Phoenix Suns dispel notion that young teams need veterans

Phoenix Suns De'Anthony Melton Devin Booker Richaun Holmes (Photo by Nathaniel S. Butler/NBAE via Getty Images)
Phoenix Suns De'Anthony Melton Devin Booker Richaun Holmes (Photo by Nathaniel S. Butler/NBAE via Getty Images) /

The Phoenix Suns are on their first four game winning streak in over three years, and they have young energizers, not veterans, to thank.

The Phoenix Suns have won four straight games over the Dallas Mavericks, Minnesota Timberwolves, New York Knicks, and Boston Celtics. The Suns won just four games in their first 28, and now they’ve won each of their last four games. One of the most notable parts of the recent hot stretch is that it’s happened without the help of the veterans people said the Suns needed.

The Suns brought in a handful of veterans to start the season. Tyson Chandler was eventually cut. Isaiah Canaan was eventually cut. Ryan Anderson eventually had his minutes cut to nothing. Trevor Ariza was traded away as soon as he was eligible to be moved. In fact, the only player with more than five years of NBA experience still getting regular minutes is Jamal Crawford, the guy most people didn’t think should be signed in the first place.

The veterans were supposed to bring the smarts, the effort, and the work ethic. That simply wasn’t the case. After weeks of experimentation by a new head coach in an attempt to figure out the best rotation, Igor Kokoskov realized it’s the young players that give the Phoenix Suns the best chance to win. And it definitely looks like he’s right.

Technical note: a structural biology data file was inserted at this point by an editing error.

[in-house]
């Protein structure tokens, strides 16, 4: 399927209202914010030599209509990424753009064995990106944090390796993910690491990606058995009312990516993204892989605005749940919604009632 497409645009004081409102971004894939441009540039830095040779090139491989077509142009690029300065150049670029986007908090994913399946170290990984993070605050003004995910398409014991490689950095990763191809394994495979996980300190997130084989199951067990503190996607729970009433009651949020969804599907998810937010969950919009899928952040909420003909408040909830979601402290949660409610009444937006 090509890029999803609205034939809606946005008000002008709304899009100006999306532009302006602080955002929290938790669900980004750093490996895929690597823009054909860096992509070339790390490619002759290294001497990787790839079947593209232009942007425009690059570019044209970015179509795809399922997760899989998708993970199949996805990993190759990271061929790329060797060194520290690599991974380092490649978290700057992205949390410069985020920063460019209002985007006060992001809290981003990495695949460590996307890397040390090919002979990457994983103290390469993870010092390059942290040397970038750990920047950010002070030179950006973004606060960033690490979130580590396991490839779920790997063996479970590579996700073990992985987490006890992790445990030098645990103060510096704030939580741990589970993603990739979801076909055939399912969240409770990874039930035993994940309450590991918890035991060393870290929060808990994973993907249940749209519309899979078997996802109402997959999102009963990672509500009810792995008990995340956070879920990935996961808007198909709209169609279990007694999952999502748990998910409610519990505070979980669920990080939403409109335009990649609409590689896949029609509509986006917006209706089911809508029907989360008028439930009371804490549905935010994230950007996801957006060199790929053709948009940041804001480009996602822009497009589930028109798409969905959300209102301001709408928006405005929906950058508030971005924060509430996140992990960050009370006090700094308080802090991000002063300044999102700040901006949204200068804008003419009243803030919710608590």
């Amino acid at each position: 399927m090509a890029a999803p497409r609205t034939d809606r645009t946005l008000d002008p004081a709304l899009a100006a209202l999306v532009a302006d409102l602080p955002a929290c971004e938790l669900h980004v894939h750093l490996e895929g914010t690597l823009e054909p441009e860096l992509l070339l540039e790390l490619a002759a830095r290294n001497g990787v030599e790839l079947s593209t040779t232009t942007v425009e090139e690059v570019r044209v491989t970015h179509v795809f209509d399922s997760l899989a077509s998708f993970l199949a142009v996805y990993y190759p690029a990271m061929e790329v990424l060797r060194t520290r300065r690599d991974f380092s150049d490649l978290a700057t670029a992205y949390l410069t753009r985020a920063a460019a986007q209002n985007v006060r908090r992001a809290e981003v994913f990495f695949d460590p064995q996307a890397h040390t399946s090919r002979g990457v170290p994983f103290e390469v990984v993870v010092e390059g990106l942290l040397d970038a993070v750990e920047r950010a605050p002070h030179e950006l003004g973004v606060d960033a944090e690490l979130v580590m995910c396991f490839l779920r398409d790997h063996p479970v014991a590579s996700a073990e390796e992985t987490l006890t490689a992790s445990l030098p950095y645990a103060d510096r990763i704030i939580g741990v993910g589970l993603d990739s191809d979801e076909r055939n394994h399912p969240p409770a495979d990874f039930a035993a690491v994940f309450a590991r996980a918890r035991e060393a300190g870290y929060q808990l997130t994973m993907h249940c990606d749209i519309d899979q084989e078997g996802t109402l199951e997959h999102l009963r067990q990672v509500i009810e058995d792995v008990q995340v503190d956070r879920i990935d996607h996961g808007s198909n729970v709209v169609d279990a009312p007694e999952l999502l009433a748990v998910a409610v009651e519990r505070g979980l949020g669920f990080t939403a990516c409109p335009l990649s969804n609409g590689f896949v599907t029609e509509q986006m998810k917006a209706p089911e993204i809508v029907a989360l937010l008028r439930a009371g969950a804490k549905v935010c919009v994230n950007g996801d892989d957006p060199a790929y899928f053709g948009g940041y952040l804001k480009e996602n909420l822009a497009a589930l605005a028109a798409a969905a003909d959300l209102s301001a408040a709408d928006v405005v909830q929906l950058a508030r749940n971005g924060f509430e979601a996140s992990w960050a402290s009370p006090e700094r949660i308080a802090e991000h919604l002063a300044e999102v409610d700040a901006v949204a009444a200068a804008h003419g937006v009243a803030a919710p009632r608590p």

Richaun Holmes has brought the type of effort on both ends that foils Chandler’s indifference. De’Anthony Melton has proven to be a far more capable defender and passer than Canaan. Mikal Bridges has been a clear upgrade over Anderson’s ineffective defense and 3.7 points per game. And Kelly Oubre Jr.’s hard-nosed demeanor already looks like a better fit than Ariza’s defeatist attitude.

It’s not hard to see why Crawford has been able stick around and the others haven’t. Rather than quitting on the team, Crawford has gone out of his way to set an example for the young players. Earlier this year, after a 20 point win over the San Antonio Spurs, he stayed after the game to get extra shots up.

At 38 years old, no one could possibly blame Crawford if he went home and got some sleep after a nice win. Instead, he stayed late and set a great example for his teammates of what it takes to get better. There weren’t any other players in that picture, but hopefully some of the young Suns will join him the next time he stays late, or better yet, they’ll take the initiative to do so themselves.

Last night, Crawford tweeted his support of Suns’ rookie point guard Elie Okobo, who was playing in a G League game.

It’s clear Crawford has taken on a mentorship role that the Suns’ other vets had no interest in assuming, and because of that he’s proven himself to be a great signing.

This Phoenix Suns team has disproven the notion that young players need smart, veteran role players around them to be at their best. Instead, they need guys who play hard and are invested in the success of the team. Those players can be of any age, and the ones who have inspired the Suns’ recent stretch of extraordinary effort have been young reserves like Holmes and Oubre.

Next. The Phoenix Suns are starting to click. dark

People said it would be the veterans that kept the team playing hard when times got tough, and it would be the veterans that could lead the Suns to a respectable record. As it turns out, many of the veterans were holding the team back, and the energetic young players have been at the heart of the team’s newfound success.